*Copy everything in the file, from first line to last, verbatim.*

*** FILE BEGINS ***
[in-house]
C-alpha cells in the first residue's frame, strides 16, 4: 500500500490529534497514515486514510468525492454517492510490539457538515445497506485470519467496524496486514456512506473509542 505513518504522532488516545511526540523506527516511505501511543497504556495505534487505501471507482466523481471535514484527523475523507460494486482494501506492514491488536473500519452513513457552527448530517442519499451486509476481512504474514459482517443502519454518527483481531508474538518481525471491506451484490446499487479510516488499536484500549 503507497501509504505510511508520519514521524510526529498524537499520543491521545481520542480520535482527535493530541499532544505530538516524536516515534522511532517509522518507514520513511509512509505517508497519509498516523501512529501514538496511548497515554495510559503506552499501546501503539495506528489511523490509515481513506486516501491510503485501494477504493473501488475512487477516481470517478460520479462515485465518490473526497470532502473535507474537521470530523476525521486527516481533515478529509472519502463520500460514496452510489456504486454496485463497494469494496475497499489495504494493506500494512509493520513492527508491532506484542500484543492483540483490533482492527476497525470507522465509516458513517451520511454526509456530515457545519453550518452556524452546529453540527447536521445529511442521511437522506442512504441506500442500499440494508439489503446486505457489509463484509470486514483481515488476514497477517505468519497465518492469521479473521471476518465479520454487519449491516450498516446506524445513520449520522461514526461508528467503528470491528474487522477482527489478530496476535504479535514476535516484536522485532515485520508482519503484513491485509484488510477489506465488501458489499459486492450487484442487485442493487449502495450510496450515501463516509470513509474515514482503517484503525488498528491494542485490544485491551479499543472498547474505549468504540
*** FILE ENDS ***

[in-house]
C-alpha cells in the first residue's frame, strides 16, 4: 500500500490529534497514515486514510468525492454517492510490539457538515445497506485470519467496524496486514456512506473509542 505513518504522532488516545511526540523506527516511505501511543497504556495505534487505501471507482466523481471535514484527523475523507460494486482494501506492514491488536473500519452513513457552527448530517442519499451486509476481512504474514459482517443502519454518527483481531508474538518481525471491506451484490446499487479510516488499536484500549 503507497501509504505510511508520519514521524510526529498524537499520543491521545481520542480520535482527535493530541499532544505530538516524536516515534522511532517509522518507514520513511509512509505517508497519509498516523501512529501514538496511548497515554495510559503506552499501546501503539495506528489511523490509515481513506486516501491510503485501494477504493473501488475512487477516481470517478460520479462515485465518490473526497470532502473535507474537521470530523476525521486527516481533515478529509472519502463520500460514496452510489456504486454496485463497494469494496475497499489495504494493506500494512509493520513492527508491532506484542500484543492483540483490533482492527476497525470507522465509516458513517451520511454526509456530515457545519453550518452556524452546529453540527447536521445529511442521511437522506442512504441506500442500499440494508439489503446486505457489509463484509470486514483481515488476514497477517505468519497465518492469521479473521471476518465479520454487519449491516450498516446506524445513520449520522461514526461508528467503528470491528474487522477482527489478530496476535504479535514476535516484536522485532515485520508482519503484513491485509484488510477489506465488501458489499459486492450487484442487485442493487449502495450510496450515501463516509470513509474515514482503517484503525488498528491494542485490544485491551479499543472498547474505549468504540